A very old story.
Long time ago in the early sixties, we constructed Amps with a
coaxialcavity on UHF 70 cm . We where happy with 4X150A pulls from the army.
We had often extern flash over, inside the cavity, these samples where
throwed away. Untill we find out that tubes which had been cleaned with
alcohol to get some greas of, they never flashed. Even manipulating the
tubes with dirty hands can produce some external flashs over.
Its a very old story.
Could be Ham hands are cleaner nowadays hi hi .
----- Original Message -----
From: "Traian" <firstname.lastname@example.org>
Sent: Monday, May 03, 2004 3:03 PM
Subject: [Amps] power vacuum tube hi-pot and "conditioning"
> Hi all,
> Time ago I was testing the vacuum tubes for leakage current and
> breakdown voltage using the focus connections from CRT monitors,
> so the max. available voltage was 7500V from the very high output
> impedance FBT's focus source. The leakage current for different
> tested NOS 3 kV tubes was beginning to rise at HV levels between
> 6 and 7.5 kV and because of high output impedance, I could never
> get a real breakdown between tube's electrodes.
> I have bought few GU43 power tubes, '79 and '82 manufacture
> date and found that their data sheets specify the allowed storage
> period of time as being 8 years. Found by others local hams
> also, this info was the source for some controversial discussions
> here. For trying to find the right answer, few weeks ago I have built
> a better HV source, using a switching AC HV supply after which I
> added a tripling output rectifier block from an old TV set.
> The tripling rectifier include capacitive filtering and the resulted
> output impedance is much lower now. By varying the PS's output
> switching transformer DC voltage, I can get an output DC HV from
> about 300V to over 17 kV.
> The measurements were made between the anode and closest
> element (screen/suppressor grid), without any other previous
> conditioning of the tubes cathodes/gettering.
> HV was measured directly, by a 30 kV 1000:1 probe and the
> leakage by inserting a 10k 2W resistor on the B- lead (plus
> the needed protective parallel 5.1 V Zener), using two DMMs.
> Now the interesting part...
> I tested again some of the NOS tubes I had, plus others.
> I have tested 3 GU46, 8 pcs of GU74, a GU78, a 4CX1500B,
> SRL460 (4CX250), RS1009, two used 4S040 (4-400C), a used
> At some high voltages, the leakage got high and then few discharges
> could be heard from inside of each of the tested tubes (sparks could
> be seen inside for the low power RS1009 glass tube). After few
> discharges, the tube's breakdown voltage was increasing and the
> leakage went low. For every important increase of the HV level
> (for every few kV up), this phenomenon was repeating for two or
> three times up to very high voltage when no more improvement in
> breakdown HV level could result.
> This was the case for most of the verified vacuum tubes, except for
> the used 4CX1000 which presented no improvement and for the
> used 4S040 (4-400) for which the improvement was less important
> than for the other tubes (the all others were NOS).
> I did not know what was happening inside the tubes, but I suspected
> that somehow a similar process to a "gettering" took place.
> One friend here confirmed my findings from its experience regarding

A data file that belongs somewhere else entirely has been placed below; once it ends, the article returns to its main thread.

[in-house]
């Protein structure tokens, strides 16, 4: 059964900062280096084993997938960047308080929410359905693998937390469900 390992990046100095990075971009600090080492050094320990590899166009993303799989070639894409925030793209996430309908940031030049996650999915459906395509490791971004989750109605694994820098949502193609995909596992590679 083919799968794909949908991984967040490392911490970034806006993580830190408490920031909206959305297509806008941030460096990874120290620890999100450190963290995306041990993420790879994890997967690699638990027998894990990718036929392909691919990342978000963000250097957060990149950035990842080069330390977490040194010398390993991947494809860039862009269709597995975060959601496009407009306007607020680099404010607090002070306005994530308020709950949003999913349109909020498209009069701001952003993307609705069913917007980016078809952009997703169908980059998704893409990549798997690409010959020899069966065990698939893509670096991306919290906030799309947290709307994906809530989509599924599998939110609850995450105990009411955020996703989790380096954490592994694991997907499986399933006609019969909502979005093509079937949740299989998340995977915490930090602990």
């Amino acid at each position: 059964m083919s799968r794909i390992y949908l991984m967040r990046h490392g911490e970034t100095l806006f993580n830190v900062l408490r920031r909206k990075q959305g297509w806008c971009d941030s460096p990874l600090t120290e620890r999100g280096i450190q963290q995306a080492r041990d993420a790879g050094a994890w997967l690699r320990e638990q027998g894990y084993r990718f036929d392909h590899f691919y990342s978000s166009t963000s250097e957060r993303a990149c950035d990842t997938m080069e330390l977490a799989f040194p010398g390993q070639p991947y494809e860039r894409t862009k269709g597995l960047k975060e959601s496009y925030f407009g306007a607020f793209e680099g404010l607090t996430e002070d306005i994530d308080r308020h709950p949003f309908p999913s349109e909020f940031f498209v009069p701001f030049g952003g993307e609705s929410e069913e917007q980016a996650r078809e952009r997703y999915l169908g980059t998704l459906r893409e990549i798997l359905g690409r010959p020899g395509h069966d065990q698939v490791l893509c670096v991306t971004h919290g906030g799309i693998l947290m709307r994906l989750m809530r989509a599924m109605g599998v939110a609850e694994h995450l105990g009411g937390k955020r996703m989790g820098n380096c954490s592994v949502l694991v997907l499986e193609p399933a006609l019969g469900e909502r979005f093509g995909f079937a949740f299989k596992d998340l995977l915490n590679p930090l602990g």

> the use of NOS low power glass tubes (SRS551/RS1003) for his RF amp.
> Searching the reflector again I have found the following messages:
> These are explaining what was happening and my findings seems to
> confirm the respective statements also. The tripling rectifier's
> filtering seemed to help more for "debarnacling" or "conditioning" the
> tubes (because of higher spark/discharge energy available?!)...
> Most interesting was that two of the NOS GU74 (1985 manufacture)
> could withstand very high voltages of over 13 kV. More than this, they
> did not breakdown internally, but one did it externally at about 14 kV,
> the other one at 15 kV (also outside of the tube), directly from the
> cooler to screen's connection ring. The GU74's data sheet specify
> the limit anode voltage of only 2kV DC and kV peak. For the
> two NOS SRL460 (4CX250B) which have similar specs, (2 kV) the
> breakdown voltages were found to be at about only 50% from
> the GU74's measured ones. These two GU74s are the only tubes
> for which I have found (until now) that are limited by the external
> (outside of the tube) rather that internal breakdown.
> Other results:
> NOS 4CX1500B at 10 kV and leakage not high until close to top HV
> two of the GU43's and the GU78 breaks at about 14 kV,
> third GU43 at 9 kV,
> one GU46 at 12 kV,
> other two GU46 at 14 kV,
> others GU74 at 12 to 14 kV,
> used 4CX1000 - high leakage: 170 uA at 9 kV and no improvement by the
> 500pF/5kv vacuum variable cap at 6 kV and no improvement by
> My findings seems to confirm the results reported by some other
> amateurs which are using the GU74 beyond the specs, at 3kV,
> and the GU84 and GS35s at 4kV with no big problem, and this may be
> a proof for the respective tubes ruggedness...
> Of course, the tube's cathode conditioning and their emission
> may be the subjects for other stories...
> Obviously, some questions arising...
> The conditioning is usually needed for large tubes, but the lower power
> (1k) ones may need it too?!
> May these tubes to need for similar "conditioning" again, after some
> long time of unuse?
> (I think they may do, at least after a long period of unuse, even if
> another test after two weeks has shown here no detectable deterioration
> during this time).
> Can some NOS tubes to arc when first high RF level is aplied because of
> missing such previous "conditioning"?
> I don't want to start a controvercy, but any other such
> experiences/comments/thoughts ?!
> All the Best from Bucharest,
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